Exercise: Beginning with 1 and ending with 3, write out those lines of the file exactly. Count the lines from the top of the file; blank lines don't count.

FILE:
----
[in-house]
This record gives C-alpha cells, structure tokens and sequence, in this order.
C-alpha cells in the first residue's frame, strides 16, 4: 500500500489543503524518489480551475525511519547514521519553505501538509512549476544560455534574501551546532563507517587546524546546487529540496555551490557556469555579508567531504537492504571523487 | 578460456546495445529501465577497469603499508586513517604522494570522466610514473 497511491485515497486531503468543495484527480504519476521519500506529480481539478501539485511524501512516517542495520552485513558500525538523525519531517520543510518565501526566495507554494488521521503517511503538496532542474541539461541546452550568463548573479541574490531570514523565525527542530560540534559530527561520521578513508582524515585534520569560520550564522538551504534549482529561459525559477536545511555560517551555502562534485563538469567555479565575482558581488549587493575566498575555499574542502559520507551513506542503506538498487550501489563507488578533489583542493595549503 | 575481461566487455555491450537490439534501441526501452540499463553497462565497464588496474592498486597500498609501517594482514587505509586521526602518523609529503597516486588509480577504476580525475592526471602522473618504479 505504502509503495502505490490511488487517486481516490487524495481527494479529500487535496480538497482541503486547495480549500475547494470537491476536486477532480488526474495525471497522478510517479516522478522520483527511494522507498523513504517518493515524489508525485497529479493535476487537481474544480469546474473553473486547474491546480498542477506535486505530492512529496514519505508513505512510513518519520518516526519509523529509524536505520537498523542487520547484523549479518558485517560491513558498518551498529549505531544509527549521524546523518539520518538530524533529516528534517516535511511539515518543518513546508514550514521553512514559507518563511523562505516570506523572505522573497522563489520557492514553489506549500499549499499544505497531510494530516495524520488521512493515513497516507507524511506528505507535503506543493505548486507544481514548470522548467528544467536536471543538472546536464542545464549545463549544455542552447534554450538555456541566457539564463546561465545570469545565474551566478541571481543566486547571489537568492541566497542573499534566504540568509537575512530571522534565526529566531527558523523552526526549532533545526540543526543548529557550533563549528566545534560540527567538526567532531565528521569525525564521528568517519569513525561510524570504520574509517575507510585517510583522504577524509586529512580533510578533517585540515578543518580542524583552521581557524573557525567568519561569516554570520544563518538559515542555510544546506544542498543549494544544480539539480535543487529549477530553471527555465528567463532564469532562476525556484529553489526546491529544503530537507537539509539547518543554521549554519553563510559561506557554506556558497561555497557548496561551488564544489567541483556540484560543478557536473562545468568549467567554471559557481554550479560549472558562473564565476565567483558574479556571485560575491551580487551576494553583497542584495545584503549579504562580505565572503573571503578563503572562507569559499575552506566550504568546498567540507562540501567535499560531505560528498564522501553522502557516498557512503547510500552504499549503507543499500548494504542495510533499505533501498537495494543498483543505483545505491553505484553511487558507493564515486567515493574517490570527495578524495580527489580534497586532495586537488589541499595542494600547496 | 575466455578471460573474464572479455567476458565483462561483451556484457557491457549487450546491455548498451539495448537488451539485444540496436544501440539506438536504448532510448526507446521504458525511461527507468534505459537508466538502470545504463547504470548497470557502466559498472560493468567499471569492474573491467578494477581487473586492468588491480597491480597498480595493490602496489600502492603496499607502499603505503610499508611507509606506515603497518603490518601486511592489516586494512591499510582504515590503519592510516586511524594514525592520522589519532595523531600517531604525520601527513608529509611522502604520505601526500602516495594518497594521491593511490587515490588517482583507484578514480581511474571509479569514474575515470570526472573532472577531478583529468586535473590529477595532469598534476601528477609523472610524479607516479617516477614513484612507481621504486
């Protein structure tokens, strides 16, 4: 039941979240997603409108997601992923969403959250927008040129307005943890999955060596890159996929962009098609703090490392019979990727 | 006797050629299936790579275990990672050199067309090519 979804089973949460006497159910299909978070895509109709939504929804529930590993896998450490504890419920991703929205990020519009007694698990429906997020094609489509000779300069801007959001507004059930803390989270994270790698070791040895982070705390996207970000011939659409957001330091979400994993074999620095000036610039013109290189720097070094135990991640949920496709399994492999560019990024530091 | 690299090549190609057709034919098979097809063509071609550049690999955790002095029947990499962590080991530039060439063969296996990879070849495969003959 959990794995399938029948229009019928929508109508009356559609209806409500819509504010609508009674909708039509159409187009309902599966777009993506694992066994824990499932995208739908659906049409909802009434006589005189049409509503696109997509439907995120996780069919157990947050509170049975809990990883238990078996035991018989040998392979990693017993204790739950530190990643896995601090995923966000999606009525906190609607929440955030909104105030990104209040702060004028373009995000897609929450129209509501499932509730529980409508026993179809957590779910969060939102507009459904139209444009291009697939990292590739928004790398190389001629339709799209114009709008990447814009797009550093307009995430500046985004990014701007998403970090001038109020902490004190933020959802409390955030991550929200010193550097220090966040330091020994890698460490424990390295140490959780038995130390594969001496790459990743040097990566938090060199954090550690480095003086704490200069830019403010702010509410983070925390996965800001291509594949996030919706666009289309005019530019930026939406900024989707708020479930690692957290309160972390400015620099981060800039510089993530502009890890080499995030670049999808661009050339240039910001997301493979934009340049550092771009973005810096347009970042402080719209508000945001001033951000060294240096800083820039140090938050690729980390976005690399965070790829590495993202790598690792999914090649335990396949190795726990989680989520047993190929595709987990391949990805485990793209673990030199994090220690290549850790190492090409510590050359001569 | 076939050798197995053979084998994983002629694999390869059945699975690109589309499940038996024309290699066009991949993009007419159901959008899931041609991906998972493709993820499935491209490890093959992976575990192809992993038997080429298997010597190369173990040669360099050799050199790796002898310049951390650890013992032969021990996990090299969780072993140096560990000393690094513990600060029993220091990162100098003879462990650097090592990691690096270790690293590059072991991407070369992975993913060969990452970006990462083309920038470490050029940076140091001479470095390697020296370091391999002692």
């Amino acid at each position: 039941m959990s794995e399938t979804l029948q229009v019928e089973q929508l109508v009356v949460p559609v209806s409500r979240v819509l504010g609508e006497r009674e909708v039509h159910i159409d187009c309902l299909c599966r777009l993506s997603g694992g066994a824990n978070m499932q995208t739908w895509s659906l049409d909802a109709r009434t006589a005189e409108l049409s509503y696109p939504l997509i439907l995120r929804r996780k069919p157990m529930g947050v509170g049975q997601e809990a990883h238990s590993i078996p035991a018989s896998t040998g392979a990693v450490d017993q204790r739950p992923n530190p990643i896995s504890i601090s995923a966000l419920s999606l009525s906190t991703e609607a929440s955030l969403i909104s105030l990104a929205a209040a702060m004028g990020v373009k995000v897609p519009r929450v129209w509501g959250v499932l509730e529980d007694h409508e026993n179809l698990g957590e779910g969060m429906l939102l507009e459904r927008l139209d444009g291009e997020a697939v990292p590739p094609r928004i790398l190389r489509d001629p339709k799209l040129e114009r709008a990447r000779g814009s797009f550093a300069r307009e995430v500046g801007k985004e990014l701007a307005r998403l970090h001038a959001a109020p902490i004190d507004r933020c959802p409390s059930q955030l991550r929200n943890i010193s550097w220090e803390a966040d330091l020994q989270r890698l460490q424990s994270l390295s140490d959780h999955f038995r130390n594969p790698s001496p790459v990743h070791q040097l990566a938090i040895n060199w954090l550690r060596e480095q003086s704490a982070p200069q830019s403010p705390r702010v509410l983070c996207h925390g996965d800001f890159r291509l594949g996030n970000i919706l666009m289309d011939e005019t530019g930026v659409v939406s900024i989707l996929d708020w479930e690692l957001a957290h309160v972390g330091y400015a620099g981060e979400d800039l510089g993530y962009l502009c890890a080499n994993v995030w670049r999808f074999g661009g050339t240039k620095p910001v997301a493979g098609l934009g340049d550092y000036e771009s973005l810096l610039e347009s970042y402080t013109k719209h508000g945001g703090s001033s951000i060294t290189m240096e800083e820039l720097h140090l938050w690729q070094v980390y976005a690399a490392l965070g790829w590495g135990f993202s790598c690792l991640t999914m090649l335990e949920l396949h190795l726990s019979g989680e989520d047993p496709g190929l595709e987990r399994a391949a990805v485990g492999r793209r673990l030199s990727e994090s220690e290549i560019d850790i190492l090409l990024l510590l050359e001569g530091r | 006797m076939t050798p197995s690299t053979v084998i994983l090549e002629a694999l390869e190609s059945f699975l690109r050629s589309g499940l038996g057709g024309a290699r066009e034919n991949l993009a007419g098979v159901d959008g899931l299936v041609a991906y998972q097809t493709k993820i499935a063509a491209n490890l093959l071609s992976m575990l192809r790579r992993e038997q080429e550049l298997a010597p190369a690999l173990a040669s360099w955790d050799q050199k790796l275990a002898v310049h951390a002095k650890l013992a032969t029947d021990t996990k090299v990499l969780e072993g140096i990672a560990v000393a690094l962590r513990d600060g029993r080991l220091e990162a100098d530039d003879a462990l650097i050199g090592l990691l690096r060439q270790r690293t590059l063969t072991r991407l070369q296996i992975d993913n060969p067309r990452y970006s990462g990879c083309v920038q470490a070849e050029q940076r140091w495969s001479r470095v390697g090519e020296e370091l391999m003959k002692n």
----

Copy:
[in-house]
This record gives C-alpha cells, structure tokens and sequence, in this order.
C-alpha cells in the first residue's frame, strides 16, 4: 500500500489543503524518489480551475525511519547514521519553505501538509512549476544560455534574501551546532563507517587546524546546487529540496555551490557556469555579508567531504537492504571523487 | 578460456546495445529501465577497469603499508586513517604522494570522466610514473 497511491485515497486531503468543495484527480504519476521519500506529480481539478501539485511524501512516517542495520552485513558500525538523525519531517520543510518565501526566495507554494488521521503517511503538496532542474541539461541546452550568463548573479541574490531570514523565525527542530560540534559530527561520521578513508582524515585534520569560520550564522538551504534549482529561459525559477536545511555560517551555502562534485563538469567555479565575482558581488549587493575566498575555499574542502559520507551513506542503506538498487550501489563507488578533489583542493595549503 | 575481461566487455555491450537490439534501441526501452540499463553497462565497464588496474592498486597500498609501517594482514587505509586521526602518523609529503597516486588509480577504476580525475592526471602522473618504479 505504502509503495502505490490511488487517486481516490487524495481527494479529500487535496480538497482541503486547495480549500475547494470537491476536486477532480488526474495525471497522478510517479516522478522520483527511494522507498523513504517518493515524489508525485497529479493535476487537481474544480469546474473553473486547474491546480498542477506535486505530492512529496514519505508513505512510513518519520518516526519509523529509524536505520537498523542487520547484523549479518558485517560491513558498518551498529549505531544509527549521524546523518539520518538530524533529516528534517516535511511539515518543518513546508514550514521553512514559507518563511523562505516570506523572505522573497522563489520557492514553489506549500499549499499544505497531510494530516495524520488521512493515513497516507507524511506528505507535503506543493505548486507544481514548470522548467528544467536536471543538472546536464542545464549545463549544455542552447534554450538555456541566457539564463546561465545570469545565474551566478541571481543566486547571489537568492541566497542573499534566504540568509537575512530571522534565526529566531527558523523552526526549532533545526540543526543548529557550533563549528566545534560540527567538526567532531565528521569525525564521528568517519569513525561510524570504520574509517575507510585517510583522504577524509586529512580533510578533517585540515578543518580542524583552521581557524573557525567568519561569516554570520544563518538559515542555510544546506544542498543549494544544480539539480535543487529549477530553471527555465528567463532564469532562476525556484529553489526546491529544503530537507537539509539547518543554521549554519553563510559561506557554506556558497561555497557548496561551488564544489567541483556540484560543478557536473562545468568549467567554471559557481554550479560549472558562473564565476565567483558574479556571485560575491551580487551576494553583497542584495545584503549579504562580505565572503573571503578563503572562507569559499575552506566550504568546498567540507562540501567535499560531505560528498564522501553522502557516498557512503547510500552504499549503507543499500548494504542495510533499505533501498537495494543498483543505483545505491553505484553511487558507493564515486567515493574517490570527495578524495580527489580534497586532495586537488589541499595542494600547496 | 575466455578471460573474464572479455567476458565483462561483451556484457557491457549487450546491455548498451539495448537488451539485444540496436544501440539506438536504448532510448526507446521504458525511461527507468534505459537508466538502470545504463547504470548497470557502466559498472560493468567499471569492474573491467578494477581487473586492468588491480597491480597498480595493490602496489600502492603496499607502499603505503610499508611507509606506515603497518603490518601486511592489516586494512591499510582504515590503519592510516586511524594514525592520522589519532595523531600517531604525520601527513608529509611522502604520505601526500602516495594518497594521491593511490587515490588517482583507484578514480581511474571509479569514474575515470570526472573532472577531478583529468586535473590529477595532469598534476601528477609523472610524479607516479617516477614513484612507481621504486